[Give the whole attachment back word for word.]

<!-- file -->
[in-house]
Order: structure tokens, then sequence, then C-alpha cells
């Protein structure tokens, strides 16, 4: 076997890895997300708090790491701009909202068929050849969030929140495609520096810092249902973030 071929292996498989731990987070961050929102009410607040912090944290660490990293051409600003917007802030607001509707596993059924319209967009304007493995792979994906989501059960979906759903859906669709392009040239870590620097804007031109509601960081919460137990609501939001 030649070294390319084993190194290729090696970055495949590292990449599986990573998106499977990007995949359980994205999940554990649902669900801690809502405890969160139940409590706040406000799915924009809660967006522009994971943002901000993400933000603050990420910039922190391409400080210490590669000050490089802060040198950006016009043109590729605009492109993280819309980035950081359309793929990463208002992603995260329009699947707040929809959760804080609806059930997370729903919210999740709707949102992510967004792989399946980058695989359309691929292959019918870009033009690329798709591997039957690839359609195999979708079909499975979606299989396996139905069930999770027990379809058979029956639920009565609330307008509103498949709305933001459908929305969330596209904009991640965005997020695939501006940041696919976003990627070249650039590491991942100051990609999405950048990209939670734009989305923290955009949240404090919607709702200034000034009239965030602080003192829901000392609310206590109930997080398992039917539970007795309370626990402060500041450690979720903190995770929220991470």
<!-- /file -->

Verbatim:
[in-house]
Order: structure tokens, then sequence, then C-alpha cells
């Protein structure tokens, strides 16, 4: 076997890895997300708090790491701009909202068929050849969030929140495609520096810092249902973030 071929292996498989731990987070961050929102009410607040912090944290660490990293051409600003917007802030607001509707596993059924319209967009304007493995792979994906989501059960979906759903859906669709392009040239870590620097804007031109509601960081919460137990609501939001 030649070294390319084993190194290729090696970055495949590292990449599986990573998106499977990007995949359980994205999940554990649902669900801690809502405890969160139940409590706040406000799915924009809660967006522009994971943002901000993400933000603050990420910039922190391409400080210490590669000050490089802060040198950006016009043109590729605009492109993280819309980035950081359309793929990463208002992603995260329009699947707040929809959760804080609806059930997370729903919210999740709707949102992510967004792989399946980058695989359309691929292959019918870009033009690329798709591997039957690839359609195999979708079909499975979606299989396996139905069930999770027990379809058979029956639920009565609330307008509103498949709305933001459908929305969330596209904009991640965005997020695939501006940041696919976003990627070249650039590491991942100051990609999405950048990209939670734009989305923290955009949240404090919607709702200034000034009239965030602080003192829901000392609310206590109930997080398992039917539970007795309370626990402060500041450690979720903190995770929220991470």